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As the city dives back into lease negotiations with the company that runs Mission Beach’s Belmont Park, two City Council members are split over what any deal should look like.
Their differing views emphasize once again that the city as a whole is figuring out on the fly how to get the most out of the property it leases to private companies.
Back in September, the City Council voted down a lease extension with Pacifica Enterprises, which runs the seaside amusement park.
The deal gave Pacifica $8 million in rent subsidies, to spend on fixes to the park’s decaying features, especially the historic building that houses the community pool, The Plunge.
But the Council, led by Councilman Ed Harris, whose appointment to represent the district will end in December, said the city was getting a bad deal. Harris recently told the OB Rag he’s running for state Assembly in 2016.
Councilwoman Lorie Zapf, who’ll start representing the area in mid-December, wanted more answers from city staff on the deal and was open to making some changes, but wasn’t nearly as critical of the arrangement.
In a closed session this week, the Council again discussed the proposed lease extension, and staff is expected to bring back whatever agreement it can work out.
But Zapf and Harris clearly have different expectations.
Zapf sent a memo last week proposing some modest changes to the deal.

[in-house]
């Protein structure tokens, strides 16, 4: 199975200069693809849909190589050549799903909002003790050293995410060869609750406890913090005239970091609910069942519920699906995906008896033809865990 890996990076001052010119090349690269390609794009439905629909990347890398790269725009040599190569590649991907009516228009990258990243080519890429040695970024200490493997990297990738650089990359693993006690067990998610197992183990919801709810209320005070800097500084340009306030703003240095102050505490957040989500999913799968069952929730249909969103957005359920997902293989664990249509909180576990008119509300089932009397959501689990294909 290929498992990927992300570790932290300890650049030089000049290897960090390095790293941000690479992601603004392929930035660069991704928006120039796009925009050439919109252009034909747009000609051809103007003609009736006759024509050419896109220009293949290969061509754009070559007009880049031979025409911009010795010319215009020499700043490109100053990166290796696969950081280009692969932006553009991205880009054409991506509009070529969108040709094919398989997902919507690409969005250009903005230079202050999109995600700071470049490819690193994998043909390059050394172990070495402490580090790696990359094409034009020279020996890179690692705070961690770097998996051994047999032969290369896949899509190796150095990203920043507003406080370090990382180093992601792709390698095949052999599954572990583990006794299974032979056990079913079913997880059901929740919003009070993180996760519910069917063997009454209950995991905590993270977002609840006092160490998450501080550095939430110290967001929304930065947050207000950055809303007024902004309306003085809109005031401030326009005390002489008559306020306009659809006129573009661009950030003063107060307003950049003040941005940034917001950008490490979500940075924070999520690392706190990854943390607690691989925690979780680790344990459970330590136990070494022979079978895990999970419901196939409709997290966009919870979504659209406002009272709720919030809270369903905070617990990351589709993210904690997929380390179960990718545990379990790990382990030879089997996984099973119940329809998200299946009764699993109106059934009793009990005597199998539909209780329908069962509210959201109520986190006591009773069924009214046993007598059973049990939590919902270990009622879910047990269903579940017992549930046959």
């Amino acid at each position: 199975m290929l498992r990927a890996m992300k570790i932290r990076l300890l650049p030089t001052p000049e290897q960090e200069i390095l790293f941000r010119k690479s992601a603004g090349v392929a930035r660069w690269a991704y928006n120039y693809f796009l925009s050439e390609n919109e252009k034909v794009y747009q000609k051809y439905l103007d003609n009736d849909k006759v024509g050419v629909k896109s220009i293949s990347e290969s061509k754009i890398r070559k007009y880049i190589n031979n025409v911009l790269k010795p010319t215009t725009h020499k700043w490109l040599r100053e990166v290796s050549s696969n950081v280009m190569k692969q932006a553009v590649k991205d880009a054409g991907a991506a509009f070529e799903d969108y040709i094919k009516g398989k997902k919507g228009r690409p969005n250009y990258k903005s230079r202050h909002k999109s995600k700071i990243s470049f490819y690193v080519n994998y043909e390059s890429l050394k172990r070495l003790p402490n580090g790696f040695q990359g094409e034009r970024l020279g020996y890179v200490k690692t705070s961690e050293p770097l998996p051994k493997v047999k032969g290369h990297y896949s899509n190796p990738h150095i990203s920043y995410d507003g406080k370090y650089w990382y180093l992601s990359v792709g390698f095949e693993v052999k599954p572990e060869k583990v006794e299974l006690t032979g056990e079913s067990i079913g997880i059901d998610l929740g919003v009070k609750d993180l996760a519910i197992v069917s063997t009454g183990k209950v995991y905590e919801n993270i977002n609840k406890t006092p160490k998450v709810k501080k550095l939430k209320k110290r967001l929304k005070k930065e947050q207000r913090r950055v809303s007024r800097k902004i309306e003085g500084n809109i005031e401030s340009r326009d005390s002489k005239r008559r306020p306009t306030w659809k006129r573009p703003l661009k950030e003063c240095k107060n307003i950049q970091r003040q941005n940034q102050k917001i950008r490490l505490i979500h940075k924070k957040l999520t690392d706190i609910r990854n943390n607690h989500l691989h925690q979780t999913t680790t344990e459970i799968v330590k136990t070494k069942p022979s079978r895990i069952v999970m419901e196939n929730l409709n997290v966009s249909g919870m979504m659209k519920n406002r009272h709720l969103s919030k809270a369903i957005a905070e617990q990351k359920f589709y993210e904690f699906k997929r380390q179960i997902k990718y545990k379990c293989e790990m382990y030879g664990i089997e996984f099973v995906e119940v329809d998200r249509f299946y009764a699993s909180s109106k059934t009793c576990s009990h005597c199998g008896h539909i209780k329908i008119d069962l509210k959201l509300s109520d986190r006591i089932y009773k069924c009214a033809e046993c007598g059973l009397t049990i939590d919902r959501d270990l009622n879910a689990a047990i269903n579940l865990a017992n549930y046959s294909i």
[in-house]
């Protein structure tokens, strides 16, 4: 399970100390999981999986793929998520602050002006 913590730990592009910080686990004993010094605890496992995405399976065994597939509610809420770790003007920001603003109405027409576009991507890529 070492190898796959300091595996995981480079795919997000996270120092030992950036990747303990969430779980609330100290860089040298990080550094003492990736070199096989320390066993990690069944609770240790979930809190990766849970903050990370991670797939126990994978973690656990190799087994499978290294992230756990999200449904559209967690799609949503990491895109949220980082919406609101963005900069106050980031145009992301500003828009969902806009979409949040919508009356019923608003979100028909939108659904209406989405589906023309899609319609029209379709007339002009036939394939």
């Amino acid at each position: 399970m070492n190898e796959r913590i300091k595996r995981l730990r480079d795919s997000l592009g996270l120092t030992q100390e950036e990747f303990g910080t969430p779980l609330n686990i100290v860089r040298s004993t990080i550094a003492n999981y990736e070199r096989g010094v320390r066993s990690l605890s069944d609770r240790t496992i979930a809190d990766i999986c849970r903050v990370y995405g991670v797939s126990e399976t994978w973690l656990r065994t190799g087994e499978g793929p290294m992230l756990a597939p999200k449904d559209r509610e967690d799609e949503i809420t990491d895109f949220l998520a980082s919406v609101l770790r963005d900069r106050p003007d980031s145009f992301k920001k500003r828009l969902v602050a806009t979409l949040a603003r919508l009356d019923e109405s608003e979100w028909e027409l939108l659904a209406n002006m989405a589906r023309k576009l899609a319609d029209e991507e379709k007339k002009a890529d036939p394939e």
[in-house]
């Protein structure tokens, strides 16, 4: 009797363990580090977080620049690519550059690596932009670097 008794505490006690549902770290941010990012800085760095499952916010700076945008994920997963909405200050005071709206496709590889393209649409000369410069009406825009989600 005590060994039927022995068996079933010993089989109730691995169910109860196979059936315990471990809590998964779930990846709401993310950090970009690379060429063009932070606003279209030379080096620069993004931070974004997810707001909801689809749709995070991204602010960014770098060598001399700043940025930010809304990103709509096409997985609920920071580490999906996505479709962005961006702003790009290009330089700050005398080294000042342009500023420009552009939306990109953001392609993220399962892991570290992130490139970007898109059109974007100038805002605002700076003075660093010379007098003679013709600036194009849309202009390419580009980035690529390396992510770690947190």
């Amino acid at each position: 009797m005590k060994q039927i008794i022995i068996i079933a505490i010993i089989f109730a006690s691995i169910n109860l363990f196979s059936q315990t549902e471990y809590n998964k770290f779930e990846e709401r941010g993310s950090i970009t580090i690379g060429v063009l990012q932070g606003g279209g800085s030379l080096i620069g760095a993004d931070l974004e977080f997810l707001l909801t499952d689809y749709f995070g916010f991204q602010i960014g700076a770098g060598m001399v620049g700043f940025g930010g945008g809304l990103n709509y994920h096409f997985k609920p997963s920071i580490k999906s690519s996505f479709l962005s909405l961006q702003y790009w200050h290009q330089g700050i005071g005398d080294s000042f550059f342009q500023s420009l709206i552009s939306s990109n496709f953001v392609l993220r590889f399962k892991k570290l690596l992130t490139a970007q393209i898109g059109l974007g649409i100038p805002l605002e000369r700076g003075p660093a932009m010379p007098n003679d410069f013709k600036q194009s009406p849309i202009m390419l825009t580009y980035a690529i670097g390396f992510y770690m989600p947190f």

She’s asked to cut the deal to 40 years – with an option for a 10-year extension – instead of a 50-year deal, to make Pacifica responsible if scheduled renovations are more expensive than expected, and to require additional, though unspecified, capital improvements on the back end of the deal.
“I believe these changes are amenable to all parties and would be responsive to the input provided by Council at the previous hearing,” Zapf wrote in her memo to the director of the city’s real estate assets department and the mayor, after she says she met with department staff, community members and Pacifica.
She also asked that the lease include commitments to $18 million in upfront improvements, including the $5.9 million renovations to the plunge building, and some projects that have already begun or been completed as part of a “good faith agreement” when negotiations started, like $4.2 million in building new restaurants and $3 million in improvements to common areas and community space.
Harris wants a lot more, and it’s not clear all of his requests are even possible. He’s asked to make the lease a 30-year deal with possible extensions. He also wants Pacifica to pay more rent, pay for trash collection in Mission Beach during summer months (estimated $250,000 a year), remove all beach concessions and to stipulate that Pacifica can’t sell the lease in the first five years, and that the city would get a cut of any deal after that.
“Below are some provisions that we have reviewed and (Harris) suggests for consideration in the ongoing negotiations,” reads the memo from Harris’ office. “As you know, we haven’t yet had the benefit of meeting with you, and we haven’t been privy to the negotiations.”
In September, the Council was pressured to approve the deal right away, because Pacifica said it was trying to take over a separate lease of the park’s Big Dipper roller coaster, and the company that leases that property couldn’t wait any longer.
At least for now, it appears consolidating the two leases is no longer part of negotiations.